But I loved hanging out in my small hideout in the dense thicket of bushes and trees in the northwest corner of back yard. There was a scarred wood bench to sit on, a table devised of broken pine branches and scrap wood. I could be anybody I wanted.  There were supplies kept there–paper and pencils, glass of water, saltine crackers, a homemade slingshot, an dirty hat. Or I’d explore the tree nursery right behind our house, galloping about as if atop a wild stallion, on the lookout for bandits. In winter I dragged the toboggan around in knee-deep snow under a star-pierced sky, and truly felt the intrepid adventurer.

I was never lacking options, only impetus at times, and soon could find something to enjoy. Play–not much supervised or directed– was a pleasurable part of my day.

I did not live in a shielding bubble, however. Not by the time I was eight years old, when over the next three years sexual abuse altered the course of day and night, a violent twist in the flow of a heretofore secure childhood. But one thing that did not change was the escape and rest offered by play time on my own–or fun with friends and family, if desired. Play saved me in broad and deep ways. Yes, rescued me. It taught me to cope with not-yet-understood stress, how to mine and polish more elusive positive moments, how to improvise, figure out solutions. How to keep in touch with hopeful possibilities beyond the silencing, invisible prison of abuse by a man who appeared harmless, trustworthy, but was a menace, one who threatened grave violence if silence was broken.

It appeared that the play and work, the holy and profane existed side by side in a life filled with love of God and family and redefining losses. I felt weakened before becoming stronger. Separate time to be free of fear, to enjoy ordinary moments as well as try out scenarios of a happier day was vital.

As I later suffered consequences of difficult times, I could delve into that short era of innocence and dig for the light still alive in darkness. I had once so easily embraced or created contentment and laughter; thus, it was possible to experience both once more. Had I not been brave and curious, steady in body and mind and open to the amazements of life? It was all still out there along with the harder stuff, and it could happen for me again. I had to recall that childish impulse toward play as much as anything else as I sorted things out on the way to recovery. I looked for more reasons to laugh. Marvel. They were there, waiting to be spotted. If I could rebuild a foundation of trust brick by brick, I could build a better life. Hold onto happiness. And over time, that is how it unfolded.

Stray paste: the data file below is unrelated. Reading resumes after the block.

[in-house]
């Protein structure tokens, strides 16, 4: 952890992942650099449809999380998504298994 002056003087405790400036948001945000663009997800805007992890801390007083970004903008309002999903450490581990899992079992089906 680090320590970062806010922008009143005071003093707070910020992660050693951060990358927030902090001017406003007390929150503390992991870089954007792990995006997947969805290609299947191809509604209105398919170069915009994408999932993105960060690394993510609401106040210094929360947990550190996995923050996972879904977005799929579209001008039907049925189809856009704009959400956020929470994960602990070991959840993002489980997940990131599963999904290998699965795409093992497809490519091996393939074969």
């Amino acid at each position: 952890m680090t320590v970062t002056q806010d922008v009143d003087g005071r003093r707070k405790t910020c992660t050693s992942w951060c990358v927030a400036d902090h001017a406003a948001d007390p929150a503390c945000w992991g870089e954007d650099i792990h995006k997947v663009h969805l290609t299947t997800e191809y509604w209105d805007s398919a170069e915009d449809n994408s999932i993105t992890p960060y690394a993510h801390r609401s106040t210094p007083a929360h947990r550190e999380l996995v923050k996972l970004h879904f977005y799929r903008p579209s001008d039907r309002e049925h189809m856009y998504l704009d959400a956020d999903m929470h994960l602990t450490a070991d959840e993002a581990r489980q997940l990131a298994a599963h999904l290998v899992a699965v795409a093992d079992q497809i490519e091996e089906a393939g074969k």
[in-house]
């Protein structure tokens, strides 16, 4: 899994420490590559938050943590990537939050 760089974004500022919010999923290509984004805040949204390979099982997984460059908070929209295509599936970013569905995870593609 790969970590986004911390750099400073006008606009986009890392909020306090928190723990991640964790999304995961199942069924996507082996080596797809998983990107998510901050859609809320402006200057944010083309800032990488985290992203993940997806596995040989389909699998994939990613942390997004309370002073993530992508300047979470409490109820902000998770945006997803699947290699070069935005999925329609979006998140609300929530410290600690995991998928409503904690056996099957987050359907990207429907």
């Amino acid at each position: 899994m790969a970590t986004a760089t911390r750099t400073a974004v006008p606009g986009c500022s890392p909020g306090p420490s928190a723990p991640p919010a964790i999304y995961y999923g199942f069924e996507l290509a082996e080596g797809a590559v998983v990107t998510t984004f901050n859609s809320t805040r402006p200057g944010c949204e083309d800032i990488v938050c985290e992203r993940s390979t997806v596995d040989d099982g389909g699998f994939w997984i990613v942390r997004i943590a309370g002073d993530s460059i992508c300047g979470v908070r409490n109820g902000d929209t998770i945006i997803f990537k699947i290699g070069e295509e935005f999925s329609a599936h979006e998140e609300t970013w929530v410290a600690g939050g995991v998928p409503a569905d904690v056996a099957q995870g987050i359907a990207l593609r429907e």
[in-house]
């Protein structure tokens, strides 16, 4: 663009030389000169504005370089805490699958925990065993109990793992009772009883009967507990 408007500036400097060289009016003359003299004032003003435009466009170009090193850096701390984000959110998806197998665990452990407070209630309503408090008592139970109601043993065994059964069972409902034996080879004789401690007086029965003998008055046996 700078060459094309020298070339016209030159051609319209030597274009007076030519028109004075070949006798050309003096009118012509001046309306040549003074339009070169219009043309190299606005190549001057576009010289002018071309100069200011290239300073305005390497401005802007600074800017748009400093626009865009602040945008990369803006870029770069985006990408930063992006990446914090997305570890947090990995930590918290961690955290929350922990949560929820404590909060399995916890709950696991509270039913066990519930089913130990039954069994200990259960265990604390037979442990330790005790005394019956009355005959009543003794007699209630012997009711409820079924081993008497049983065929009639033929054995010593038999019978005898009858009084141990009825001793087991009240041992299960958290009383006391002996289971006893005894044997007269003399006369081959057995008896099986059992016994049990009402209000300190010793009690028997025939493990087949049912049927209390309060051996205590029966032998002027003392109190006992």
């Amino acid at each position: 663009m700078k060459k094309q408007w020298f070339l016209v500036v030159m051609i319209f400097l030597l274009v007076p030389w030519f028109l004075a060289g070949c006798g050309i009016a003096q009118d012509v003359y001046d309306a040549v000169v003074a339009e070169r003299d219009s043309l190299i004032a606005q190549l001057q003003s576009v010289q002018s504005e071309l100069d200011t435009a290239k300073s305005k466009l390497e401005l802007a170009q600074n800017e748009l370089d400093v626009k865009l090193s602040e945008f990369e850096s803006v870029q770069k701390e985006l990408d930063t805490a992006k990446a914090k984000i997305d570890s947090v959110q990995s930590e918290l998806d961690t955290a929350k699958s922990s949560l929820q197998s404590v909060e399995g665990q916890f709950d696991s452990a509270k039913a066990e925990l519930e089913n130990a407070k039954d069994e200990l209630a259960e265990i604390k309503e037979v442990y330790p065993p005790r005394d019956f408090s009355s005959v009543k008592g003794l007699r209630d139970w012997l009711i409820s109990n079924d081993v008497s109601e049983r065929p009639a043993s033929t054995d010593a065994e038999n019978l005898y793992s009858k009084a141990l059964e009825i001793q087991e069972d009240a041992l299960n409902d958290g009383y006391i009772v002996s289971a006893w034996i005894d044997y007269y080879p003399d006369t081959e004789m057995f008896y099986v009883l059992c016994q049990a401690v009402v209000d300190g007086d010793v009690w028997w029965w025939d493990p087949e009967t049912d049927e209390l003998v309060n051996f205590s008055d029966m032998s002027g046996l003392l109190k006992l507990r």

Nothing turns out just as we think it will be as children. My life has not the story arc once imagined–it has been tougher, often better and very different. I can still re-design much within through creative engagement, enable more good via prayer and work and compassion. But also in simple play. Because I was long ago encouraged to explore the “what ifs” and “just try its” mode of operation, and learned to do it pretty well. Just grant me a little space. A few minutes. I’ll come up with something that will lead to more fun.

I recall when counselling those in addictions treatment, especially, asking one question over and over: what have you done today that is safe but also fun? And ending group sessions reminding them to put back fun in their lives. Because the ways to enjoy and care about life are like a veritable smorgasbord of surprises. Try one; find out what happens. It will stir up those mood-altering hormones we already possess to boost well being. Think back, I’d suggest: what gave you a great feeling as a small child? How can you recreate that again? We are wise about wonder and delight when starting out in life–so reclaim it.